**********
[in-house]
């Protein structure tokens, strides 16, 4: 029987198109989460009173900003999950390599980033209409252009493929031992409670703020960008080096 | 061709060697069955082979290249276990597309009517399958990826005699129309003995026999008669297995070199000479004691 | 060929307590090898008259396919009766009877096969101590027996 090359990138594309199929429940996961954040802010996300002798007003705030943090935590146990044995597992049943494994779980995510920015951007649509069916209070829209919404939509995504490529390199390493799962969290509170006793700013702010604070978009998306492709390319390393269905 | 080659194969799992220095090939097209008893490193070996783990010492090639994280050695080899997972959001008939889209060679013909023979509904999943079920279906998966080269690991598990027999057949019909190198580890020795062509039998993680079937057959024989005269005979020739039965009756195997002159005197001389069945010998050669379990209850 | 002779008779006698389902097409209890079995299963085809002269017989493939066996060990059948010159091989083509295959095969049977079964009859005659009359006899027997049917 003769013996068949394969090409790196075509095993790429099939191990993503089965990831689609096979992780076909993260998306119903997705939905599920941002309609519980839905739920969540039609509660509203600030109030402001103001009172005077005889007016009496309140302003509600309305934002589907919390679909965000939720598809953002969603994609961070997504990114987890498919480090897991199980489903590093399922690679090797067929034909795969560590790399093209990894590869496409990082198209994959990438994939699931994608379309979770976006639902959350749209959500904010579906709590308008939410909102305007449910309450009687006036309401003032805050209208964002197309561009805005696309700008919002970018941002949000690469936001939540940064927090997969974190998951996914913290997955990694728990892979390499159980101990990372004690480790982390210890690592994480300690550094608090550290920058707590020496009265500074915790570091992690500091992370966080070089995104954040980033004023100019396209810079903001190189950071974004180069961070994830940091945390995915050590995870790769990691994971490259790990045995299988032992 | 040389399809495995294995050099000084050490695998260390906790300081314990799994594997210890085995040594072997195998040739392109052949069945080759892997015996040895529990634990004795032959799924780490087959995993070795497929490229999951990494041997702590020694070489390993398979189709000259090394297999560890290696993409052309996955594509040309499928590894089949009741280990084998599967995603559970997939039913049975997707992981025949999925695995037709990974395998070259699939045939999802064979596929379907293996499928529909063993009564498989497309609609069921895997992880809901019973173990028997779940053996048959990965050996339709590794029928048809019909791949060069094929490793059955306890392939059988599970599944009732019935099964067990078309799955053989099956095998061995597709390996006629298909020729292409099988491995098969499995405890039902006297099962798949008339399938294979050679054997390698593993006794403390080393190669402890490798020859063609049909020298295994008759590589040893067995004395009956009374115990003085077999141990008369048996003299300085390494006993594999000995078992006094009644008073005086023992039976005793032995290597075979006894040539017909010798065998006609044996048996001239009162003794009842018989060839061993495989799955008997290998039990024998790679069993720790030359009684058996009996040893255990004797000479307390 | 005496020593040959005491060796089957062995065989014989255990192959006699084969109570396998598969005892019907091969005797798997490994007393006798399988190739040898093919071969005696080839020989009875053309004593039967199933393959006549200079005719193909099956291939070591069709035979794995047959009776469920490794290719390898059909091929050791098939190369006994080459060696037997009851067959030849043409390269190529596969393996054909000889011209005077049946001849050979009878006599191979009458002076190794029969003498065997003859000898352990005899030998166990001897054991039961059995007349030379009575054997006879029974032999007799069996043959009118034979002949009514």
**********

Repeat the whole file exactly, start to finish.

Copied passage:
[in-house]
């Protein structure tokens, strides 16, 4: 029987198109989460009173900003999950390599980033209409252009493929031992409670703020960008080096 | 061709060697069955082979290249276990597309009517399958990826005699129309003995026999008669297995070199000479004691 | 060929307590090898008259396919009766009877096969101590027996 090359990138594309199929429940996961954040802010996300002798007003705030943090935590146990044995597992049943494994779980995510920015951007649509069916209070829209919404939509995504490529390199390493799962969290509170006793700013702010604070978009998306492709390319390393269905 | 080659194969799992220095090939097209008893490193070996783990010492090639994280050695080899997972959001008939889209060679013909023979509904999943079920279906998966080269690991598990027999057949019909190198580890020795062509039998993680079937057959024989005269005979020739039965009756195997002159005197001389069945010998050669379990209850 | 002779008779006698389902097409209890079995299963085809002269017989493939066996060990059948010159091989083509295959095969049977079964009859005659009359006899027997049917 003769013996068949394969090409790196075509095993790429099939191990993503089965990831689609096979992780076909993260998306119903997705939905599920941002309609519980839905739920969540039609509660509203600030109030402001103001009172005077005889007016009496309140302003509600309305934002589907919390679909965000939720598809953002969603994609961070997504990114987890498919480090897991199980489903590093399922690679090797067929034909795969560590790399093209990894590869496409990082198209994959990438994939699931994608379309979770976006639902959350749209959500904010579906709590308008939410909102305007449910309450009687006036309401003032805050209208964002197309561009805005696309700008919002970018941002949000690469936001939540940064927090997969974190998951996914913290997955990694728990892979390499159980101990990372004690480790982390210890690592994480300690550094608090550290920058707590020496009265500074915790570091992690500091992370966080070089995104954040980033004023100019396209810079903001190189950071974004180069961070994830940091945390995915050590995870790769990691994971490259790990045995299988032992 | 040389399809495995294995050099000084050490695998260390906790300081314990799994594997210890085995040594072997195998040739392109052949069945080759892997015996040895529990634990004795032959799924780490087959995993070795497929490229999951990494041997702590020694070489390993398979189709000259090394297999560890290696993409052309996955594509040309499928590894089949009741280990084998599967995603559970997939039913049975997707992981025949999925695995037709990974395998070259699939045939999802064979596929379907293996499928529909063993009564498989497309609609069921895997992880809901019973173990028997779940053996048959990965050996339709590794029928048809019909791949060069094929490793059955306890392939059988599970599944009732019935099964067990078309799955053989099956095998061995597709390996006629298909020729292409099988491995098969499995405890039902006297099962798949008339399938294979050679054997390698593993006794403390080393190669402890490798020859063609049909020298295994008759590589040893067995004395009956009374115990003085077999141990008369048996003299300085390494006993594999000995078992006094009644008073005086023992039976005793032995290597075979006894040539017909010798065998006609044996048996001239009162003794009842018989060839061993495989799955008997290998039990024998790679069993720790030359009684058996009996040893255990004797000479307390 | 005496020593040959005491060796089957062995065989014989255990192959006699084969109570396998598969005892019907091969005797798997490994007393006798399988190739040898093919071969005696080839020989009875053309004593039967199933393959006549200079005719193909099956291939070591069709035979794995047959009776469920490794290719390898059909091929050791098939190369006994080459060696037997009851067959030849043409390269190529596969393996054909000889011209005077049946001849050979009878006599191979009458002076190794029969003498065997003859000898352990005899030998166990001897054991039961059995007349030379009575054997006879029974032999007799069996043959009118034979002949009514």